4:00pm - 5:00pm
Room 209 Havemeyer
New York, NY 10027
Abstract: In the colloidal growth of semiconductor nanocrystals, capping ligands have been known to confer three advantages: (i) passivation of surface dangling bonds; (ii) controlled NR growth during reaction; and (iii) solution processable products. In the case of nanorods (NRs), surface ligands serve not only as a protection layer but also result in anisotropic growth kinetics. In this presentation, I will discuss my group’s recent experimental results relevant to the role of ligands in growth and assembly of cadmium chalcogenide NRs.
We have investigated diffusion of active species monomers through ligand layers using CdSe NRs as a model system. Colloidal NRs are of special interest for optoelectronic applications because its shape anisotropy leads to unique optical and physical characteristics, expandable with morphological and structural deviation. Previous studies focused on the development of diverse NR structures. However, synthesis relied on empirical observations under specific conditions, and general NR growth process remained elusive. I present a new answer for detailed growth mechanism of colloidal semiconductor NRs. For this, we developed dual-diameter nanorod (DDNR) structure via colloidal synthesis, where two sections along the long axis in each NR have different diameters at a few nanometer scale. The vivid segmentation offers an ideal platform for monitoring the growth process of NRs, presenting important determinants in the reactivity of distinguishable NR facets. By controlling the discovered factors, single-diameter NRs with controllable core position also became available. I will put the findings in perspective by outlining the effect of diffusion of monomers and surface growth reactions.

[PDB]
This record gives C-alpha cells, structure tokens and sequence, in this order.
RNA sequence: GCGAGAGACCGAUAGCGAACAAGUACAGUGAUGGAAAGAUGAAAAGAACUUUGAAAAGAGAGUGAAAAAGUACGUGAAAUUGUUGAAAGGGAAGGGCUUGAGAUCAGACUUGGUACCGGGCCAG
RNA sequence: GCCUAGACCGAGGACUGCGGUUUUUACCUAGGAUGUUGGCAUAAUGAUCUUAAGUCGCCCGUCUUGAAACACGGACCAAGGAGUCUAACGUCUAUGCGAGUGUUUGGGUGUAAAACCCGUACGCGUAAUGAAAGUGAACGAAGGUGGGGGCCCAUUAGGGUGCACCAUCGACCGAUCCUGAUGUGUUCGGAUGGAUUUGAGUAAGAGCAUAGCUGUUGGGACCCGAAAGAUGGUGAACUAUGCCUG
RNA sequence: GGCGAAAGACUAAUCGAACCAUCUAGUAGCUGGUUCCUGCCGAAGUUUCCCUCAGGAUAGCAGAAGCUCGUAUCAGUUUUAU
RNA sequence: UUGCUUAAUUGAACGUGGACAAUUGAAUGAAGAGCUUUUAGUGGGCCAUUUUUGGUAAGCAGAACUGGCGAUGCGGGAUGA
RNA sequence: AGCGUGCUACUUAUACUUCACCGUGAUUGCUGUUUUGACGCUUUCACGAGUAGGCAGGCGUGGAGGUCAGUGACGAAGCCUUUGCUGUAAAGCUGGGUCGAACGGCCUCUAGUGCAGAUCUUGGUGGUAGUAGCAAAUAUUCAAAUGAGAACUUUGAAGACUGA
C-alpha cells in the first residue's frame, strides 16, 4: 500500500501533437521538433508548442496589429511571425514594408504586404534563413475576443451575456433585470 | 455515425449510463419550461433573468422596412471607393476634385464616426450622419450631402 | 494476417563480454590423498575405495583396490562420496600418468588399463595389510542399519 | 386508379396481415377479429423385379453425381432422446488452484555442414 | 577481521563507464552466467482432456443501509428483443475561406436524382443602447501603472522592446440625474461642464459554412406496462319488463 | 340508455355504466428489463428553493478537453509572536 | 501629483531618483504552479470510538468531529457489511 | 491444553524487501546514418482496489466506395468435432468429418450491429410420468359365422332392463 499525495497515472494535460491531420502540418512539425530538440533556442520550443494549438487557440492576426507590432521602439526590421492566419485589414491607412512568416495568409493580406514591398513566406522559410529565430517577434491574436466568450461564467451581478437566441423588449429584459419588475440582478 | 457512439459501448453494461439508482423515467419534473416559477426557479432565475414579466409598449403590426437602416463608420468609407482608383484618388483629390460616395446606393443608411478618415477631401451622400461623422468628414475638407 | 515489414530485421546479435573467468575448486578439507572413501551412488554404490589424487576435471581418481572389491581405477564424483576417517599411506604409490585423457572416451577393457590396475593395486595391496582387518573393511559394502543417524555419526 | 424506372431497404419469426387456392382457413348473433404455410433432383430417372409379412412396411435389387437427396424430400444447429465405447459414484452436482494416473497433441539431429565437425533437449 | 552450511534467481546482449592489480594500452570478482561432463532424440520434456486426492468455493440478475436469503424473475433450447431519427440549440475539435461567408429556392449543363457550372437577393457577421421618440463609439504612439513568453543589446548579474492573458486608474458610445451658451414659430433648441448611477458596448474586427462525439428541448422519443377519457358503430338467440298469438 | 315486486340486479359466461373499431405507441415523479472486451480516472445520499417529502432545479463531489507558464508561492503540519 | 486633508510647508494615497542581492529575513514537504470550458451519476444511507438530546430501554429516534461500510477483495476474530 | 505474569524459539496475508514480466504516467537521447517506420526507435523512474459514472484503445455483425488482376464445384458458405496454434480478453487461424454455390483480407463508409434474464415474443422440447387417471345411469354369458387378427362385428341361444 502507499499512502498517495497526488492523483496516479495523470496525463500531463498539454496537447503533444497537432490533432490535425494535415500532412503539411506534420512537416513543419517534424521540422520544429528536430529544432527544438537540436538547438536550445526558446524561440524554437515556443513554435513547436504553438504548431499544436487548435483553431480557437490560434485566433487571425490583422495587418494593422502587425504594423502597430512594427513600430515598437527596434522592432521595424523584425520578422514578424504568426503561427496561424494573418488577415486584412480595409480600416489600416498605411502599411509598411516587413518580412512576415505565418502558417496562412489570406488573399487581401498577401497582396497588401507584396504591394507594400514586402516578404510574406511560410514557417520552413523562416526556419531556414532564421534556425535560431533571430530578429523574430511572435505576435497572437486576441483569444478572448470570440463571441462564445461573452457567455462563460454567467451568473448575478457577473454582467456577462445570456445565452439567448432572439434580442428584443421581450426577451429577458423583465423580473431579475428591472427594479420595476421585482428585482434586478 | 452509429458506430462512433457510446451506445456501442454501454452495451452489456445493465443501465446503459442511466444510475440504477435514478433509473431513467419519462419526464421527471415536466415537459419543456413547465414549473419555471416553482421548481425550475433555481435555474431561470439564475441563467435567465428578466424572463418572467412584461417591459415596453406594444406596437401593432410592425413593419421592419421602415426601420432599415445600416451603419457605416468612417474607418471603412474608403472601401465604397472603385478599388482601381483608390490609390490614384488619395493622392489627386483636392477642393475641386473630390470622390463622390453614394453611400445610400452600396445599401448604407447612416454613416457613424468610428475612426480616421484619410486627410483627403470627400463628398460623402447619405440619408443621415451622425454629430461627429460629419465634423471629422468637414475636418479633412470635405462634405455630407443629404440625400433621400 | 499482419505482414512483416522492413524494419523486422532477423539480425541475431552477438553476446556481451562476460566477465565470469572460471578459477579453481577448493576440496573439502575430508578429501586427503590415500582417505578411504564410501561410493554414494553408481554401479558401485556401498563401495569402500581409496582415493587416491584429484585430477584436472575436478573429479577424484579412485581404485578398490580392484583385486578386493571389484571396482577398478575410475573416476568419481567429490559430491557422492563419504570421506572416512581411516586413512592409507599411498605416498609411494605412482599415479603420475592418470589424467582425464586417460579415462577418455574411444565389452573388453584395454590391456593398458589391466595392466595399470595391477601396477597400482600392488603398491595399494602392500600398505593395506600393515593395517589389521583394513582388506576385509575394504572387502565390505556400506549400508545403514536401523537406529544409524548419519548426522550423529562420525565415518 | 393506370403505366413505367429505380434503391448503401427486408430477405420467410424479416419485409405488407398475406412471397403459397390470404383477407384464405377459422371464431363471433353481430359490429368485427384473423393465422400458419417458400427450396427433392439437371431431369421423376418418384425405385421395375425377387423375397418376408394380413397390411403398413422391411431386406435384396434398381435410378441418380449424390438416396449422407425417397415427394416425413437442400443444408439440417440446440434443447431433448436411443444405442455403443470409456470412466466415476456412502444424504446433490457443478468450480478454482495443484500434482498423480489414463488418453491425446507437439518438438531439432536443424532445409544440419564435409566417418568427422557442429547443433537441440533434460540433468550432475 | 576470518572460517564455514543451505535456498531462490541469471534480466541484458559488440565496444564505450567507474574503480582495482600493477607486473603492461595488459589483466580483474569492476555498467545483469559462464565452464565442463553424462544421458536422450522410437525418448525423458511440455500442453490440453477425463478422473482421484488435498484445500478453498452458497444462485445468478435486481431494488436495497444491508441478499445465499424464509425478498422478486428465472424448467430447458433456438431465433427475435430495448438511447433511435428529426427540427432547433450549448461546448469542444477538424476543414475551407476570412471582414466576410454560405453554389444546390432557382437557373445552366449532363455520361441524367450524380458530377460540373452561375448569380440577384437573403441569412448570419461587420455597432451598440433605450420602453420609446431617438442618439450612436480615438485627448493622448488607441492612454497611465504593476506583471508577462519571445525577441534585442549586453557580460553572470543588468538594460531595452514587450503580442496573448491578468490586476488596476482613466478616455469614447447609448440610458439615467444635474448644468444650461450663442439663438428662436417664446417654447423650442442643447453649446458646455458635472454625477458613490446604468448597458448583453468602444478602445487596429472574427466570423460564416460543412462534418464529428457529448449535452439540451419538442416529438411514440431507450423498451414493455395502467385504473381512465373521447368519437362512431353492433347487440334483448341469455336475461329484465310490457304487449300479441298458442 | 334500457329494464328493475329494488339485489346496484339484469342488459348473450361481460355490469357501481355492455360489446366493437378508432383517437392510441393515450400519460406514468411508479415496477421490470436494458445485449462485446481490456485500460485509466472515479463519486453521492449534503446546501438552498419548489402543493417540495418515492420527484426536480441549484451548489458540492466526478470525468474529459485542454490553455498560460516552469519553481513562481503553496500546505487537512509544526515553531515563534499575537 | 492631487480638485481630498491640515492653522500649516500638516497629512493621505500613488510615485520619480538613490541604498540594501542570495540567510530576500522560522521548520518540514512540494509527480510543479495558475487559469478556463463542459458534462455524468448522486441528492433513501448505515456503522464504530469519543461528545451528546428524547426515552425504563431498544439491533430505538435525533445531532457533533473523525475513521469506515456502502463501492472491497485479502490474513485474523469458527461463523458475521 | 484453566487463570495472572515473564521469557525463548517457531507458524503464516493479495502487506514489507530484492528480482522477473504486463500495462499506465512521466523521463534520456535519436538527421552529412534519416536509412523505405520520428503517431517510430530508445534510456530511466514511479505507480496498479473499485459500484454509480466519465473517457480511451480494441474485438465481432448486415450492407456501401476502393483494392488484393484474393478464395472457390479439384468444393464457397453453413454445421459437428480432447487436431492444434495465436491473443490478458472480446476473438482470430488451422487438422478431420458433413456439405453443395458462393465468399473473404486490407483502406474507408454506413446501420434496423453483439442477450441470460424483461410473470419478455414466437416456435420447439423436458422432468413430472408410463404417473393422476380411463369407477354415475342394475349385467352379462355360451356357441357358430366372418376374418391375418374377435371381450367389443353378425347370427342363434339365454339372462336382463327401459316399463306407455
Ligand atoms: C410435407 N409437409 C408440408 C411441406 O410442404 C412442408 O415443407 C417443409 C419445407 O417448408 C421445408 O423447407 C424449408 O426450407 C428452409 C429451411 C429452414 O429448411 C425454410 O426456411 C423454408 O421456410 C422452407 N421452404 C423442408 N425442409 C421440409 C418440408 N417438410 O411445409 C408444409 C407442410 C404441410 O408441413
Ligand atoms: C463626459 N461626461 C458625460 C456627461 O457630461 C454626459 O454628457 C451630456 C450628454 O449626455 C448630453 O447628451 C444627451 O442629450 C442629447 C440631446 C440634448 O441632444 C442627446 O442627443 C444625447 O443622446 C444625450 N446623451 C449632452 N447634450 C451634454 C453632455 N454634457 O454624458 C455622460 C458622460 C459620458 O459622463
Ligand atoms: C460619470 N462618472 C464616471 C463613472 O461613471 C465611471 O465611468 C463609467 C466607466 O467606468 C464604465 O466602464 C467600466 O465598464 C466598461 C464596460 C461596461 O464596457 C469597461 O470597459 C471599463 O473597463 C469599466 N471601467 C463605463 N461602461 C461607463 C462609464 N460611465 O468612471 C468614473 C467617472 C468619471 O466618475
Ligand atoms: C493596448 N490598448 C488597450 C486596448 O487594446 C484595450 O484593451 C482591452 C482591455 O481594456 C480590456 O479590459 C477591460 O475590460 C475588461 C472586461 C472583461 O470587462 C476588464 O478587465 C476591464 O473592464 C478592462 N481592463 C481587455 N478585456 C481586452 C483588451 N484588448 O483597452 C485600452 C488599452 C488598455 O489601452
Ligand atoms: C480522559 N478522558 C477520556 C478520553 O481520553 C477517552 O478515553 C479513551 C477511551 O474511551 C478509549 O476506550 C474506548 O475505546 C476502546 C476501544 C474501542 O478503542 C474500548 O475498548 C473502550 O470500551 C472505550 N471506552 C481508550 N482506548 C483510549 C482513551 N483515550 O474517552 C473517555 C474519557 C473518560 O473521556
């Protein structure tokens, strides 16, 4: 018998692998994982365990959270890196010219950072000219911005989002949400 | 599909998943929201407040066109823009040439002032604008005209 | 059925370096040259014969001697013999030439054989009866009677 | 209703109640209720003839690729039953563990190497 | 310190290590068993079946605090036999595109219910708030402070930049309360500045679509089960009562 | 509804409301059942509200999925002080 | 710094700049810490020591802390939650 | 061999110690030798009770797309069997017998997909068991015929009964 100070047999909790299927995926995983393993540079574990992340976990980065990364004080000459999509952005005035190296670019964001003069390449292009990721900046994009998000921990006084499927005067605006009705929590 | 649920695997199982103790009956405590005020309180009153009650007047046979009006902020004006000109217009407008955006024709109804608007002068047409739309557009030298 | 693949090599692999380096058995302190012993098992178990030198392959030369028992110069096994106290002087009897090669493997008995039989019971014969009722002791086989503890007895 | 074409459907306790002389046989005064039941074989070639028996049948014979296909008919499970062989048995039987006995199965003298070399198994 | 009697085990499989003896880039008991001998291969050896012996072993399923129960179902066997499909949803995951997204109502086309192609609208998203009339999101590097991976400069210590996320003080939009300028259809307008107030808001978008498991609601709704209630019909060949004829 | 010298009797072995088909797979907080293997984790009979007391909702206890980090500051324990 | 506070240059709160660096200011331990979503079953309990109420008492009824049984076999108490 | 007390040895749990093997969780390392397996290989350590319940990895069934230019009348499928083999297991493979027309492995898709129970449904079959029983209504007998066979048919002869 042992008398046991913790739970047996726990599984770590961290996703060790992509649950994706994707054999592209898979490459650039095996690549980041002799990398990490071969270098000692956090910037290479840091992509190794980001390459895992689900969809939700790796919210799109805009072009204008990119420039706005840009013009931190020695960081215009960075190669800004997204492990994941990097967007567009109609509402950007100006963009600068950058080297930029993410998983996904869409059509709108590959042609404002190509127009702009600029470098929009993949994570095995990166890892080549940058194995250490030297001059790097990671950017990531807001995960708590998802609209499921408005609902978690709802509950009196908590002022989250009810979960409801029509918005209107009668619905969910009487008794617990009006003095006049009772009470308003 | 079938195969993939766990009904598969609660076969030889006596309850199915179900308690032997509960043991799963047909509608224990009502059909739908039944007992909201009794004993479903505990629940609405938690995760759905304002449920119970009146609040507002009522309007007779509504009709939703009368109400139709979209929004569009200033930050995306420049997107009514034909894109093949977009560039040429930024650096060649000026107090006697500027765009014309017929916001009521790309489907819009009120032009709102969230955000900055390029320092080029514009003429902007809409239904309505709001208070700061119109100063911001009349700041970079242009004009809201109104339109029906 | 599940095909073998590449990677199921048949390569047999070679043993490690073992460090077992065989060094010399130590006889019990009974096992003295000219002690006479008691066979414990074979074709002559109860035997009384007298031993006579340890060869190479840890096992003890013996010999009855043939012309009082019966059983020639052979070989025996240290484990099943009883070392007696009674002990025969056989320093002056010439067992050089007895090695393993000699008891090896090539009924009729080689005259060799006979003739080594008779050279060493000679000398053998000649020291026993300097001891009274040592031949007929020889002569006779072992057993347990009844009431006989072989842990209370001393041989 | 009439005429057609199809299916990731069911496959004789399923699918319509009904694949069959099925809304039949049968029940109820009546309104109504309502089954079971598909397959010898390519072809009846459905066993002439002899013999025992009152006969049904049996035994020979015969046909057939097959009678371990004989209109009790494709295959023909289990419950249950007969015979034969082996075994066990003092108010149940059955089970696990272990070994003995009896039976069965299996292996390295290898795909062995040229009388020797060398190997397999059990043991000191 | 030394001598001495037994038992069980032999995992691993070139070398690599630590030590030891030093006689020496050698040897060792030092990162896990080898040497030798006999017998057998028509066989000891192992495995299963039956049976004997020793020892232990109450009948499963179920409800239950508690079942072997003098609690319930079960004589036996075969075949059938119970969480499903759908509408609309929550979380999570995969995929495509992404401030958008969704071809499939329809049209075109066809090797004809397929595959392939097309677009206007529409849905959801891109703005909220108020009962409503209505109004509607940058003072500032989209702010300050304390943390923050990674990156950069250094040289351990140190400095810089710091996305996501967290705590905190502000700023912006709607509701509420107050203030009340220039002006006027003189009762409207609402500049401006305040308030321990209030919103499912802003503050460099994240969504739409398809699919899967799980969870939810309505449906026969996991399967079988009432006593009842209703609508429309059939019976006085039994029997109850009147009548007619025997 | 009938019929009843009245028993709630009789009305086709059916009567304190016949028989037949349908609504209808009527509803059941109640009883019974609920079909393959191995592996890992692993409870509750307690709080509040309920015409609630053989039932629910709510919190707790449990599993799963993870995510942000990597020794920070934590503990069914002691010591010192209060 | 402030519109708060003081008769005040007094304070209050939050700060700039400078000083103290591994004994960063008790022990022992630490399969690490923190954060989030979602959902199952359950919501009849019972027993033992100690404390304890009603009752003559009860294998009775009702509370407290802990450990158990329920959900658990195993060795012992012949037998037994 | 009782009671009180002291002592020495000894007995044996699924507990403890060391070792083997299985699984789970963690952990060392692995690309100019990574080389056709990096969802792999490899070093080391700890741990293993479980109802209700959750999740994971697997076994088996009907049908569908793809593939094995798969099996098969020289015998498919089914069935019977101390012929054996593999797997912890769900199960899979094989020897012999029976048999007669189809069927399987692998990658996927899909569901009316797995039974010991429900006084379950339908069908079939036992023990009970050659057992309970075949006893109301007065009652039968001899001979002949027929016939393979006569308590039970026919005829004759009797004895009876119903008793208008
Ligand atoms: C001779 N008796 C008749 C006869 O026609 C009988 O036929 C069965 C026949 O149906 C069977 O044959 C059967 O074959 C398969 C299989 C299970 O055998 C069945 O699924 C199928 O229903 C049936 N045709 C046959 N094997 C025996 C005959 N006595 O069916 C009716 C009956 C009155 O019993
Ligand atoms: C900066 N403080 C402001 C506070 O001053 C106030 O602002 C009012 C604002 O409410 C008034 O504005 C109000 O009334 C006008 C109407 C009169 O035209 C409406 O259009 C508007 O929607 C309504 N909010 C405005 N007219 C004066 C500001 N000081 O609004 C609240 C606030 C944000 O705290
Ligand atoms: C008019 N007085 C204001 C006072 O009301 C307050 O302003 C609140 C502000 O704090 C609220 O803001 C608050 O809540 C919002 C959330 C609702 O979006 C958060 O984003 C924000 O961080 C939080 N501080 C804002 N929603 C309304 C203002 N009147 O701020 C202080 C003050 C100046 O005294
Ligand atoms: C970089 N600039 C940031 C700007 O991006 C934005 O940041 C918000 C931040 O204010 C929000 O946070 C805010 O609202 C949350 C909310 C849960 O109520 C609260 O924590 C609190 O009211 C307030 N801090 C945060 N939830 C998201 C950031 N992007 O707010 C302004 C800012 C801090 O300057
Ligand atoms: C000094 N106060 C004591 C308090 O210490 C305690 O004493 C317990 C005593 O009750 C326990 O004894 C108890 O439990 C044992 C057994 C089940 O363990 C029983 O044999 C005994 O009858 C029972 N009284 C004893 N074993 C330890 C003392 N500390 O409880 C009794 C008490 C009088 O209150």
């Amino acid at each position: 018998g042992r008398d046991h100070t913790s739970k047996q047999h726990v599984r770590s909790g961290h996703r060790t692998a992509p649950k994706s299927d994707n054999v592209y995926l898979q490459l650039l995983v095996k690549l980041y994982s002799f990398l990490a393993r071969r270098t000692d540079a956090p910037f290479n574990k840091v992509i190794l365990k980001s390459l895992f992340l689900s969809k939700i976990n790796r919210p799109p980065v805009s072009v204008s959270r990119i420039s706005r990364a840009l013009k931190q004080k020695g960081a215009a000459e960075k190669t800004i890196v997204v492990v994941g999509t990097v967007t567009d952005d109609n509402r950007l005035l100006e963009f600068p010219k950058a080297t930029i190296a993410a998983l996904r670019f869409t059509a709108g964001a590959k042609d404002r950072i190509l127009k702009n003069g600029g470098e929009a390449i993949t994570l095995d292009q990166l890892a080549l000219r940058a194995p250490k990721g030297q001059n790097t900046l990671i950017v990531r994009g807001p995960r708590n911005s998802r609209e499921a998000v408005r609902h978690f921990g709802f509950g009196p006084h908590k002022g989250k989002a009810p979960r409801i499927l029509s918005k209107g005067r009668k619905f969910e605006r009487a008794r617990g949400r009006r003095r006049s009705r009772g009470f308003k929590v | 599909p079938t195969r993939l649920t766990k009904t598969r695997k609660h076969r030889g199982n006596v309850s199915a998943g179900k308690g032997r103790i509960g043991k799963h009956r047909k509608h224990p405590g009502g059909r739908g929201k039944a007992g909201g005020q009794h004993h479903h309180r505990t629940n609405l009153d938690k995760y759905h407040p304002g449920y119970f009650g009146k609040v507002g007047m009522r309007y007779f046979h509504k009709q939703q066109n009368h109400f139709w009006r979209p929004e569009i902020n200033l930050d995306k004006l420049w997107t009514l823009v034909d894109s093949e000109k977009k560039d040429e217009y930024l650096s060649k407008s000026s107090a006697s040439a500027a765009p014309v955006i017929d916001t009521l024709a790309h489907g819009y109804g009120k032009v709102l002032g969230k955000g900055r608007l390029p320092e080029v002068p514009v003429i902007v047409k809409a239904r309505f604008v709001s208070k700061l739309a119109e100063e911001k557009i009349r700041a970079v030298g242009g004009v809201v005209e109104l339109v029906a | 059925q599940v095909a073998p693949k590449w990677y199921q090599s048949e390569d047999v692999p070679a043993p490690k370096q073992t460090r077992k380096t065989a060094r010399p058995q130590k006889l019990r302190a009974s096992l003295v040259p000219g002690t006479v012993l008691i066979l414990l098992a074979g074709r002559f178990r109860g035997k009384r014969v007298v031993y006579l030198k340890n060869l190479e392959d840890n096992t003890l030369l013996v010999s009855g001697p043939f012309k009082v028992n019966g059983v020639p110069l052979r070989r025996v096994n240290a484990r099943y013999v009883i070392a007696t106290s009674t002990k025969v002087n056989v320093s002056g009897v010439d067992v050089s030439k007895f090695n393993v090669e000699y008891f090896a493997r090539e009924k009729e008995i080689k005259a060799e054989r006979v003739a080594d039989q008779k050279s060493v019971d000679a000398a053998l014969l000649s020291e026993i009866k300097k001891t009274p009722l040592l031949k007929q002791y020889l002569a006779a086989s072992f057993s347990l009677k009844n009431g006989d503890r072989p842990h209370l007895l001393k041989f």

In addition, we observed that density of surface ligands alters the colloidal interaction between nanorods, ultimately affecting the way NRs assemble during the film deposition process. Assembly of CdSe/CdS core/shell NRs results in various ordered structures in the presence of free oleic acid molecules. Electron microscopy and X-ray scattering data suggest that the assembly is initiated at the air-dispersion interface due to the preferential depletion attraction of NR sidewall to the interface. Interestingly, subsequent growth of superstructures depends heavily on the ligand density that determines the relative magnitude of interface-NR depletion attraction to inter-NR attraction. Highly ordered structures of NRs, especially for the monolayer smectic-phase, are promising as a polarizable emissive layer for optical devices. I will discuss the implication of the growth and assembly of NRs in the context of design of high-efficiency light emitting devices based on QDs.
Friday, February 15, 2019 at 4:00pm
Room 209 Havemeyer
Columbia University, Morningside Campus, Havemeyer Hall | 3000 Broadway, New York, NY 10027, USA | 212-854-2202 | http://chem.columbia.edu/